Too many cycles dividing repeatedly accelerates the aging process until eventually cells die out and stop dividing all together. A paper at the University of Louvain, found a compound called NRF1 protects telomeres from getting shorter (older) and exercise boosts your levels of this age eraser. “Think of NRF1 like varnish on nails” explains Anabelle Decottignies, the study co-author. “You cannot change the nail, but you can change the varnish again and again.” What you’re doing when you’re exercising is refreshing and replacing the old sections of your cells with new protective molecules. This is the secret to preventing diabetes, improving heart health and living a life made of quality movements. Whether that’s playing with the kids, smashing a new record or being your team’s MVP – you’ll create a life worth living.
Exercise Your Plan
It doesn’t matter your age or gender, these five key body movements should be part of every fitness regimen and done daily if at all possible – even on your rest days as part of an active recovery. Fortunately, they can all be done just about anywhere. All you need is the ground and some resistance. These movements will improve your balance, stability, endurance, strength, and posture. The study and facts tell you to push it, your telomeres will know the difference so don’t cheat yourself.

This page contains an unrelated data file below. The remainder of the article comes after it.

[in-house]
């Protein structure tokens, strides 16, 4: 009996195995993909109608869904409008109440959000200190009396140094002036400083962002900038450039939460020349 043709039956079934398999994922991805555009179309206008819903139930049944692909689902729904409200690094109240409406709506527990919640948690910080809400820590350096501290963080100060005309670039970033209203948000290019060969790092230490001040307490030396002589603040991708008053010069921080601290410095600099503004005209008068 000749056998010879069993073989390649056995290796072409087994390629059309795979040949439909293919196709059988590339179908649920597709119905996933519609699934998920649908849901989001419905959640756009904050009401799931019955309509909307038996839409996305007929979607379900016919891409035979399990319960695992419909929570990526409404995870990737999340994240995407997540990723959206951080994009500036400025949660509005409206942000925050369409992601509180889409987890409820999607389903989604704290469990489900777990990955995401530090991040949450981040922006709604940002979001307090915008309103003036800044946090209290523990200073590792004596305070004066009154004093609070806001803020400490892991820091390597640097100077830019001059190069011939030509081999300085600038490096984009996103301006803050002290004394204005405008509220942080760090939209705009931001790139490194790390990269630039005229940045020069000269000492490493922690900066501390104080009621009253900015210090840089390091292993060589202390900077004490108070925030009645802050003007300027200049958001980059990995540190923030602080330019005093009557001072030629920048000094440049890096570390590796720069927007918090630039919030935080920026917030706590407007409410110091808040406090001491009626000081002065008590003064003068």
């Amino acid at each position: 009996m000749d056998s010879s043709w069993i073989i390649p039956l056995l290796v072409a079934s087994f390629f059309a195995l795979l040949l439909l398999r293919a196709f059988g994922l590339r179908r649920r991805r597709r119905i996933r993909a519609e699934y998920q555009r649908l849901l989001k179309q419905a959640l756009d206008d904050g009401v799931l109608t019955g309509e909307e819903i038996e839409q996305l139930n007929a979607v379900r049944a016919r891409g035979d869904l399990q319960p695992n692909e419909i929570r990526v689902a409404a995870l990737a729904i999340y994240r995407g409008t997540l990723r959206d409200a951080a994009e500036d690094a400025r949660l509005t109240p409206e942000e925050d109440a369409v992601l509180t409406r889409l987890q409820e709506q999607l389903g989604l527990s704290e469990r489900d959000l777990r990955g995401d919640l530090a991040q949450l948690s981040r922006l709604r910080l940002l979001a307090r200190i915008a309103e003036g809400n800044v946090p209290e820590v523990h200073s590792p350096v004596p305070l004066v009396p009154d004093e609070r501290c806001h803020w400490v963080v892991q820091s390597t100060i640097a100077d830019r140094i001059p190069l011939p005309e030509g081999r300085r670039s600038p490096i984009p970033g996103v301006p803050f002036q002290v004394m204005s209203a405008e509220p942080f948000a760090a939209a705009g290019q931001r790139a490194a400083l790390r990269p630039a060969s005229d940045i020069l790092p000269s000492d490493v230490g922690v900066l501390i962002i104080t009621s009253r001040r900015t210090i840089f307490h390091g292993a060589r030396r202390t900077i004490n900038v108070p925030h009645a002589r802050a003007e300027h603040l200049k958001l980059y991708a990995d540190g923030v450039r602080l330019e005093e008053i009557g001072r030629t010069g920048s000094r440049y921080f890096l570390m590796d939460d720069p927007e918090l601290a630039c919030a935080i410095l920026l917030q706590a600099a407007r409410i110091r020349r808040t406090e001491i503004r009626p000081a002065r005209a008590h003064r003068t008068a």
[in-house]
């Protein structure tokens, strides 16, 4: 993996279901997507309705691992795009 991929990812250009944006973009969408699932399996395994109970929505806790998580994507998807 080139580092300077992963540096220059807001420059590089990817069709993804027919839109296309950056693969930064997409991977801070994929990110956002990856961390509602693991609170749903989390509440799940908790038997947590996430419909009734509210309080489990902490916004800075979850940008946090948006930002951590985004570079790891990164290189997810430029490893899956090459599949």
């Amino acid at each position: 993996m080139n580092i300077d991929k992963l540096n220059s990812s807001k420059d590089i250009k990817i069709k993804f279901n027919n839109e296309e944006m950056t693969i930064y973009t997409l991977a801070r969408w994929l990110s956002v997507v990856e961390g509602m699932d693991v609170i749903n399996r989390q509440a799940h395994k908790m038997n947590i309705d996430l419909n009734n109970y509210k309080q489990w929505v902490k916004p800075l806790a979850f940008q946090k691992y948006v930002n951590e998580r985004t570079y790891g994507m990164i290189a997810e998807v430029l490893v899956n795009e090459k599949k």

What To Do
Perform exercise 1 and 2 back-to-back over three sets that should take 6.5 minutes. Next, do exercises 3 and 4 for 6.5 minutes and do exercise five for 6.5 minutes.
Exercises options: Goblet squat, barbell squats, trap bar dead lift, jump squat, or Bulgarian split squat
Muscles: quadriceps, hamstrings, gluteals, erector spinae
Why: The squat is a compound movement that uses multiple groups to improve balance and stability. You’ll create strong and flexible hips to sit and stand while also building your core. It also targets your glutes and quadriceps muscles, which will build a solid base foundation for all body movements.
Exercises options: Jumping leg lunges, dumbbell or kettlebell lunges, or reverse lunge.
Muscles: quadriceps, hamstrings, gluteals
Why: Like squats, lunges are compound movements that increase functional strength, balance, stability, core, and posture.
Exercises options: push-ups, dips, standing press, floor press laying on your back, or clean and press
Muscles: pectoralis major, deltoids, triceps, transversus abdominals, erector spinae
Why: Push-ups develop postural support and upper-body strength to aid in your daily life as you push and reach.